At the heart of this is attitudes, freedoms and fear – and unfairness.
I don’t think French comedian Dieudonne M’Bala’s comment is funny. He said on his Facebook page in response to the Unity rally in Paris that watching dignitaries arrive and hearing praise for the rally: ” I feel I am Charlie Coulibaly,” he wrote, referring to the killer of the supermarket massacre.
After he wrote it, people were quick to criticise it on his page, even his fans. It’s not amusing, and he can often be offensive to people of Jewish faith, and insensitive to others.
When did this double standard become OK?
It is either equal-opportunity insults or not. It’s equal application of the law, or it’s not. Charlie Hebdo is celebrated, Muslim comic faces prosecution.
I think the Muslim community has a point when they say there are differing standards for them.
I have seen this before: In Germany, in 2010, Thilo Sarrazin, a prominent politician and board member of the Central Bank of Germany, wrote a book: “Germany’s Doing Away With Itself.” In it, he talked about how Muslim immigrants to Germany were dumbing Germany down to the point it was threatening the country’s future.
He described them as propagating a population of “headscarf girls and vegetable sellers.” He wasn’t forced to resign his position until he spoke about how he would welcome immigration by Jewish immigrants because of their “superior genes” – you don’t talk about genetics in Germany because of its history of deadly racism, especially against people of the Jewish faith. The Jewish community leader in Germany refused to accept the backhanded compliment openly, and defended the Muslim community.
What came up then, in columns, blog posts and on social media was the fury against “political correctness” as it is perceived in the American sense. It was equated to censorship.
This is coming up now.
I keep seeing commentary in the French and German press how society shouldn’t bow to political correctness. But I think it is defined incorrectly here in Europe: It is being taken as a muzzle on public debate and on individual expression.
What is lost is the American idea of it: That in discussions of the important topics, you maintain respect for one another – and that precludes tired old stereotypical cartoons of figures held sacred by certain groups (Charlie Hebdo often drew the Prophet Mohammed with a hook nose in a menacing figure).
We should talk about the issues that matter. We should be open to speaking about why people don’t – or can’t – integrate, and how to solve issues that involve our societies, and the problems of the day.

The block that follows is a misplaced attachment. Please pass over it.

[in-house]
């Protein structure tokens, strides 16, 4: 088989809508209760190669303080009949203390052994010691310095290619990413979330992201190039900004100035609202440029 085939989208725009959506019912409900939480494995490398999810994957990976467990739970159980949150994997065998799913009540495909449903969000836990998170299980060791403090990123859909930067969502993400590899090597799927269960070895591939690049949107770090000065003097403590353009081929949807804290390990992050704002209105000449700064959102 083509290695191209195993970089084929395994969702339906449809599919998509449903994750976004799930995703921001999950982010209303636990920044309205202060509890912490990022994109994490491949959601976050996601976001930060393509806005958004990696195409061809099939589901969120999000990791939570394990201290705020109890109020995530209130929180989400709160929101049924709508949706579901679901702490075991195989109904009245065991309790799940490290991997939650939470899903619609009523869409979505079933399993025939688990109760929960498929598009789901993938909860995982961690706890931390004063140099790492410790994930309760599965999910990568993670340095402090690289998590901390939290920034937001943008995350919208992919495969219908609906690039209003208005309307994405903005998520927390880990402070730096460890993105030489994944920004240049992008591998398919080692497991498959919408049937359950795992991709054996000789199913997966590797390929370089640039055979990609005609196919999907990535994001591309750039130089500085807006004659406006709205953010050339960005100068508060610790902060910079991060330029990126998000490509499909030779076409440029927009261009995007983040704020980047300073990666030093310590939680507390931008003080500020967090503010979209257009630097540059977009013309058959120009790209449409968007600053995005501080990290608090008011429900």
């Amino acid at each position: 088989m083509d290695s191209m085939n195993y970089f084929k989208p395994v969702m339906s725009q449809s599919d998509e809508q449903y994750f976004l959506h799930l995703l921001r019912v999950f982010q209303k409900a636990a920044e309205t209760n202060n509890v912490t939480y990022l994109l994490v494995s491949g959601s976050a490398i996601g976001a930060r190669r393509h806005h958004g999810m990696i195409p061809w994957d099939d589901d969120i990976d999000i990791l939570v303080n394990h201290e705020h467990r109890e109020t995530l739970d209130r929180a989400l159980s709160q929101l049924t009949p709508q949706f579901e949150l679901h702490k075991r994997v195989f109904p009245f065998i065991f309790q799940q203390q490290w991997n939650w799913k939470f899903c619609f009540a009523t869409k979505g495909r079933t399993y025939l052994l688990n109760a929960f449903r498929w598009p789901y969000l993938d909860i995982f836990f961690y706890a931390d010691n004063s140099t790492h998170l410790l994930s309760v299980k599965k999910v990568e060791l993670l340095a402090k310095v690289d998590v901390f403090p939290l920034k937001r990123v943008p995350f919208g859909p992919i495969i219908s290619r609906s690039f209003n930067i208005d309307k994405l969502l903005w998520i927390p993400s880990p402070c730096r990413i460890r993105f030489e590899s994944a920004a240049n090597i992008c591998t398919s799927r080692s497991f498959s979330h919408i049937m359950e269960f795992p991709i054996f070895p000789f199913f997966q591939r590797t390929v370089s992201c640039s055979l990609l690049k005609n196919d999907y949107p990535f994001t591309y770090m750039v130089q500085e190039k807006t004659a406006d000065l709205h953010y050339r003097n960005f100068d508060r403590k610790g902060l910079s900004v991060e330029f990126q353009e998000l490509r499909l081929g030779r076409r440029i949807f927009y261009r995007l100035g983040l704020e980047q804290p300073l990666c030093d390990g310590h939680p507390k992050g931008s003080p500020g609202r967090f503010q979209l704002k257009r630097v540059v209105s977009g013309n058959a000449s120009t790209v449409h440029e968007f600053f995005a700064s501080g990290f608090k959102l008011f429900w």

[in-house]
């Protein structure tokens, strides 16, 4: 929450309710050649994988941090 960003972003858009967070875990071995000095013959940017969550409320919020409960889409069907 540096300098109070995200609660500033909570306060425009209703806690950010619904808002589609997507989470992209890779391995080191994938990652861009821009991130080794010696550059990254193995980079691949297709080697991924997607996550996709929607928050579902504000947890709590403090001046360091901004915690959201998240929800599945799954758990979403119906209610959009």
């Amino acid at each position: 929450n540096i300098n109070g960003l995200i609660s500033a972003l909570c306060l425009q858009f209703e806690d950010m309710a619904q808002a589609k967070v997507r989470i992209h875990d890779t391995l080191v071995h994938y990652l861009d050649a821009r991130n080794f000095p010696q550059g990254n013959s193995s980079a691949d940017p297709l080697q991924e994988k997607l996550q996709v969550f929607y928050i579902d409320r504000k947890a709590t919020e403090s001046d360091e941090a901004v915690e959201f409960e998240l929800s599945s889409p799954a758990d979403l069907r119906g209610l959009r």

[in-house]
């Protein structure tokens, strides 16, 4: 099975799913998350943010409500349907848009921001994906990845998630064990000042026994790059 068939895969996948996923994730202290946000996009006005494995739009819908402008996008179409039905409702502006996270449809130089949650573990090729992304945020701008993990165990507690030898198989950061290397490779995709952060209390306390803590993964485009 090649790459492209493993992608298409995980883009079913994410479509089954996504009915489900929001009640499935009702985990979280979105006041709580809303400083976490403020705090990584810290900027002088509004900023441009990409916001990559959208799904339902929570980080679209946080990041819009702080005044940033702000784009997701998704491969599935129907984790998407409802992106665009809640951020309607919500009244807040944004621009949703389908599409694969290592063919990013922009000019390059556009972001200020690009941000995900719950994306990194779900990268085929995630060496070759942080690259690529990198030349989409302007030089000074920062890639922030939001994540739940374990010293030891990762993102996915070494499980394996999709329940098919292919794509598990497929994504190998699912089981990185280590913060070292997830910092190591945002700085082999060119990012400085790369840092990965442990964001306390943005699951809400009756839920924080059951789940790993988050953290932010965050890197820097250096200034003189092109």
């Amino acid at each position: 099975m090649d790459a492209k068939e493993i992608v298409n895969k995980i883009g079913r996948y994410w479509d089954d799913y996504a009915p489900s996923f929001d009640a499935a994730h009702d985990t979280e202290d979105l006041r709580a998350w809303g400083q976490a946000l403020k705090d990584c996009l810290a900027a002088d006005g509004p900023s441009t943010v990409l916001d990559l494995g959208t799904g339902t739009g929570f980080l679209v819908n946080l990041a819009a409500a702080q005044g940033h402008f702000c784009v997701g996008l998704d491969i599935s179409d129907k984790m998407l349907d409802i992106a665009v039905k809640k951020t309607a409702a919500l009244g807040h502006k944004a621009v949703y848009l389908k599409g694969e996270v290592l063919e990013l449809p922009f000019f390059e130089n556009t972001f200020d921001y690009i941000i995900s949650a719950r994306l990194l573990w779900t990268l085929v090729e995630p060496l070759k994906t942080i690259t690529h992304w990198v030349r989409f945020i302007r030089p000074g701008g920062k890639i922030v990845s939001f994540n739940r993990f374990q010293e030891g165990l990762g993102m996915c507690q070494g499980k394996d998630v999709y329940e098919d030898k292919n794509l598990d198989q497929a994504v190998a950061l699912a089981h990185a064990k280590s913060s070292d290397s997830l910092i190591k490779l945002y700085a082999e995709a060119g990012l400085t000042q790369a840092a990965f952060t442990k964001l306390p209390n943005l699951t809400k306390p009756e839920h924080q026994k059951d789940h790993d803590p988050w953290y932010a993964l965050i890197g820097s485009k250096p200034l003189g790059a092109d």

We should talk about how extremism happens, and why, and stop blaming entire communities for the actions of a few that belong to them, and then expect them to apologize, or condemn openly or loud – as if an entire community is responsible for the actions of an individual.
Most of all, we should learn how to respect each other, carry each other and apply freedoms granted to us by law equally – not just to a select few.
Then we might actually stop the alienation, and stop the hate, and the murderous rampages that result.
* Cover image via LAURENT CIPRIANI/AP 2010
*Jabeen Bhatti has worked as a print journalist in the US and abroad for almost two decades, writing for The Wall Street Journal, USA Today, The Washington Times, The Washington Post, Time, Newsweek, Bloomberg and other publications. Originally from the Washington, DC area, Jabeen has lived in Poland, Denmark and South Korea, before moving to Berlin in 2003. In the US, she covered local and national news, and a variety of beats; overseas, she has covered spot news, and written news analysis and features on politics, society, arts, law and business, as well as covered energy/environment issues and intellectual property/data protection law. She has reported from Europe, the Middle East, South and Central Asia and North Africa. Jabeen holds a master’s degree from Columbia University Graduate School of Journalism in New York. She was a Fulbright scholar in 2006. She founded Associated Reporters Abroad (ARA Network) in 2008 and currently serves as its managing editor, where she works with more than 100 reporters around the globe.
You can follow Jabeen on Twitter @ARA_Network